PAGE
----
Trees for the mourning-A A +A
By Ramon Dacawi
Friday, June 20, 2014
FINAL rites are also for the living as well as for those we mourn. The words, the eulogies and the funeral help ease the grief of those in mourning and the unease of those who console. Being there can be of great help, as it was last week when the family of retired police officer Policarpio Cambod lost his son Lennon. As it was 24 years ago next month, when neighbors, relatives and strangers were there to do what had to be done in the wake of the killer earthquake that hit Northern Luzon.
The sense of community triggered or awakened by tragedy brought back that favorite quote of Baguio boy and feature writer Freddie Mayo: “There are places in the heart which do not exist, into which suffering enters to give them existence.”
At the crumpled Nevada Hotel 24 years ago next month, restless rescuers could only curse in silence over the helplessness of it all. A dying victim, pinned by tons of concrete, was pinpointed by a roving flashlight that stopped on a pair of protruding and barely moving pair of shoes. For the rescuers, it was hell to be there, and to have to remember having clawed into the landslide debris with bare hands, shouting to the winds and rains for the after-shocks to stop.
There were survivors at the Nevada Hotel. Among them was Sonia Roco, the wife of former senator and then Education Secretary Raul Roco. She was attending a conference when the killer quake, at intensity 7.8 – struck. She was entombed between two beams and was pulled out only after two days.
Willy Cacdac, Toots Soberano and I barely had rest covering the rescue operations since the temblor struck. I was dozing off when she was rescued. It must have been the joyous clapping and the wailing of the ambulance siren that woke me up. By then, she was on the way to the hospital, after her rescue by miners and cadets of the Philippine Military Academy.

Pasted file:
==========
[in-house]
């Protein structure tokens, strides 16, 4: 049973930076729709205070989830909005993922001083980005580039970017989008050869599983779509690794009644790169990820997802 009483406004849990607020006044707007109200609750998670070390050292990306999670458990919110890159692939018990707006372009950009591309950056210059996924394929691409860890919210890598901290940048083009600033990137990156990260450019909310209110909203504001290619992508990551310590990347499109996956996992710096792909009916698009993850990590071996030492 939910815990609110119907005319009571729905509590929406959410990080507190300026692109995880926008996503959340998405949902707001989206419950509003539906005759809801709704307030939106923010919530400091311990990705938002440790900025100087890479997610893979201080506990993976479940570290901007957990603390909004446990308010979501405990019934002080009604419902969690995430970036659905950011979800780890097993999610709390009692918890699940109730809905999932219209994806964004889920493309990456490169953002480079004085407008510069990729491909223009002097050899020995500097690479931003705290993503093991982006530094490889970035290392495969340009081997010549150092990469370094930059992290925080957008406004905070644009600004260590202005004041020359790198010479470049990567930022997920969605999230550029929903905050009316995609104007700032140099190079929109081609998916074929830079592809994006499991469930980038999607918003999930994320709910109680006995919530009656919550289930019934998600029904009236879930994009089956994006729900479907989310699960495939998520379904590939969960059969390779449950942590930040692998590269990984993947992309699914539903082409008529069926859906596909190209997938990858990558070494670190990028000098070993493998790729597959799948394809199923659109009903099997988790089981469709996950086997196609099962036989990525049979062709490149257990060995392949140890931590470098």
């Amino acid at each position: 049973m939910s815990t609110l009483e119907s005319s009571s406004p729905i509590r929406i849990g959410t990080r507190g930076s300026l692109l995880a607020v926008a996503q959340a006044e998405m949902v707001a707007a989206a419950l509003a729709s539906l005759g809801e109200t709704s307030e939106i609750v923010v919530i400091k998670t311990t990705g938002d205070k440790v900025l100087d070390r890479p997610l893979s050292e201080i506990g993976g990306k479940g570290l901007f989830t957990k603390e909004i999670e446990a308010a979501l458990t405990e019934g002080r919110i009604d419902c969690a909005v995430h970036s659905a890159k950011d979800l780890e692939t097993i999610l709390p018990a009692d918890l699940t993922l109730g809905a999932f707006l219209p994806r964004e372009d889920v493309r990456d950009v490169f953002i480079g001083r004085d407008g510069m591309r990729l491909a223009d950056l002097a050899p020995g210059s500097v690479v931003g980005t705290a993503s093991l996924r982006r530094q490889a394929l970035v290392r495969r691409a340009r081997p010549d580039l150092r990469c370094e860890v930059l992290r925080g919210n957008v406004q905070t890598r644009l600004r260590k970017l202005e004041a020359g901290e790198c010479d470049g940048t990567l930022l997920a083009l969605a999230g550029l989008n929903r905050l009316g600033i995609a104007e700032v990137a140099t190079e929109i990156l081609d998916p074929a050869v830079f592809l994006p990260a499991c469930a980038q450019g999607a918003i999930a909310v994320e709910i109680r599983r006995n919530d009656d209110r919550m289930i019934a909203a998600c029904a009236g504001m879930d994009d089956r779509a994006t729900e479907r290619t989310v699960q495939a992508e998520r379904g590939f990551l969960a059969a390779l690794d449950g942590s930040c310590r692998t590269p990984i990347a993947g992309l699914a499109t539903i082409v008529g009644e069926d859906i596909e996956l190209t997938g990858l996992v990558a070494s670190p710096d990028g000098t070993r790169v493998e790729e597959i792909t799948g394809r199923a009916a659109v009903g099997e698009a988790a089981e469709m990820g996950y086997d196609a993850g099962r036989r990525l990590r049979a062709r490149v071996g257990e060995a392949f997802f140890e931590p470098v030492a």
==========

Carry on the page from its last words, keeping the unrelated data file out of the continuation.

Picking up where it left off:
After bringing his wife to the hospital, Senator Roco returned to continue work with the other rescuers. We didn’t want to sound intrusive but still asked him what his wife told him on the way to the hospital.
“She said ‘God must love me so much I’m still alive’,” he quoted.
Towards the seventh anniversary of the quake, the then city council thought of unveiling a stone marker in remembrance of those who perished in the disaster. The aldermen, however, were unsure of where it should be installed. One argued it should be placed at the Burnham Park. Another struck down the plan, saying it would give a morbid ambience to the city’s main park. Another suggested that it be placed inside the city’s public cemetery. Others objected, saying no one would be there to read the text, thereby defeating the purpose.
We are sometimes in limbo, unsure of how to console or remember. I read about one who coped by going to a wake with a shoeshine box set. He then polished all the grieving family’s boots and shoes and laid them on the rack, ready for them to wear for the funeral rites.
So forget the cold stone marker, advised Baguio journalist Jose "Peppot" Ilagan, then the editor of the Gold Ore, Baguio’s alternative weekly that had since folded up. It would be best, he argued, to remember those who perished by planting pine trees as living memorials.
So on the seventh year after the quake, Baguio media began an annual tradition of planting seedlings inside Busol Watershed, the city’s remaining water source, in honor of the calamity victims.
Later, each time a colleague reports to the great newsroom in the sky, they would mark the transition by helping his or her family plant a memorial sapling in another secluded portion of the forest. That tradition, also suggested by Peppot, has helped them cope with loss.
The memorial trees, including those of Willy, Freddie and Peppot, continue to grow. (e-mail: firstname.lastname@example.org comments)
Published in the Sun.Star Baguio newspaper on June 21, 2014.